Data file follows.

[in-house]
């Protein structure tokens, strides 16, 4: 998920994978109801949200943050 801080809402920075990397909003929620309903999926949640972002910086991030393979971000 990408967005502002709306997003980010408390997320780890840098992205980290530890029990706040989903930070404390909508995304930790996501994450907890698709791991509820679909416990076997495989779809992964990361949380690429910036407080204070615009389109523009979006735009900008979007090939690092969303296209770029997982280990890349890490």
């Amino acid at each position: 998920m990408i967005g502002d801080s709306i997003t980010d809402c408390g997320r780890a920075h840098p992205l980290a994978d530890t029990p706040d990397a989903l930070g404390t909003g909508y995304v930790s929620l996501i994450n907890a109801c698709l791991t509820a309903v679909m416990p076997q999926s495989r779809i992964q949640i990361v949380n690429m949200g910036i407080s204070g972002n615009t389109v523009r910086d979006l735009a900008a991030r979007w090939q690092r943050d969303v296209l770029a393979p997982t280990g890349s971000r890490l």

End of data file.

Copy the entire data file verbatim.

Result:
[in-house]
């Protein structure tokens, strides 16, 4: 998920994978109801949200943050 801080809402920075990397909003929620309903999926949640972002910086991030393979971000 990408967005502002709306997003980010408390997320780890840098992205980290530890029990706040989903930070404390909508995304930790996501994450907890698709791991509820679909416990076997495989779809992964990361949380690429910036407080204070615009389109523009979006735009900008979007090939690092969303296209770029997982280990890349890490």
């Amino acid at each position: 998920m990408i967005g502002d801080s709306i997003t980010d809402c408390g997320r780890a920075h840098p992205l980290a994978d530890t029990p706040d990397a989903l930070g404390t909003g909508y995304v930790s929620l996501i994450n907890a109801c698709l791991t509820a309903v679909m416990p076997q999926s495989r779809i992964q949640i990361v949380n690429m949200g910036i407080s204070g972002n615009t389109v523009r910086d979006l735009a900008a991030r979007w090939q690092r943050d969303v296209l770029a393979p997982t280990g890349s971000r890490l």